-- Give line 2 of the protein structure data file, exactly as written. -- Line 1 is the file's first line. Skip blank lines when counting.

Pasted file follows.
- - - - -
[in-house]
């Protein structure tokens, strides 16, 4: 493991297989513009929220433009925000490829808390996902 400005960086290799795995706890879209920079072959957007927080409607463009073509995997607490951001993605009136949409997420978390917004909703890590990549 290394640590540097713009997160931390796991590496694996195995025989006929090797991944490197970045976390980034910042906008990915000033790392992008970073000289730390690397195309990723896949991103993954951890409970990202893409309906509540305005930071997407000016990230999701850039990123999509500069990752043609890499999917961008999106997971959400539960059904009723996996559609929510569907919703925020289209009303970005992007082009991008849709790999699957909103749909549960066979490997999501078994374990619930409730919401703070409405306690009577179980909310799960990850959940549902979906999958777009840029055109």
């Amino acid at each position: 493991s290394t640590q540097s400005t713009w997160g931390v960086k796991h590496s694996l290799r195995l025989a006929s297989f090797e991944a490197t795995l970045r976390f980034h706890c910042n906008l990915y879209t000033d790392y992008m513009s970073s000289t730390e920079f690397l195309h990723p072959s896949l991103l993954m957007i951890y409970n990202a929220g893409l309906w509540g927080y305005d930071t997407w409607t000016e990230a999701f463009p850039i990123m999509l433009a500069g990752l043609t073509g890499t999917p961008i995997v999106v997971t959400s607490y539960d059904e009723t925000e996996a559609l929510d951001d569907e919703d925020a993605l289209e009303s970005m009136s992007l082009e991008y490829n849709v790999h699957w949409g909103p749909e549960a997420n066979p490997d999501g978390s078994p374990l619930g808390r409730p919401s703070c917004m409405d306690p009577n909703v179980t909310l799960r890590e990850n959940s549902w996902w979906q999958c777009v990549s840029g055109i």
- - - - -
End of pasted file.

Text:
């Protein structure tokens, strides 16, 4: 493991297989513009929220433009925000490829808390996902 400005960086290799795995706890879209920079072959957007927080409607463009073509995997607490951001993605009136949409997420978390917004909703890590990549 290394640590540097713009997160931390796991590496694996195995025989006929090797991944490197970045976390980034910042906008990915000033790392992008970073000289730390690397195309990723896949991103993954951890409970990202893409309906509540305005930071997407000016990230999701850039990123999509500069990752043609890499999917961008999106997971959400539960059904009723996996559609929510569907919703925020289209009303970005992007082009991008849709790999699957909103749909549960066979490997999501078994374990619930409730919401703070409405306690009577179980909310799960990850959940549902979906999958777009840029055109």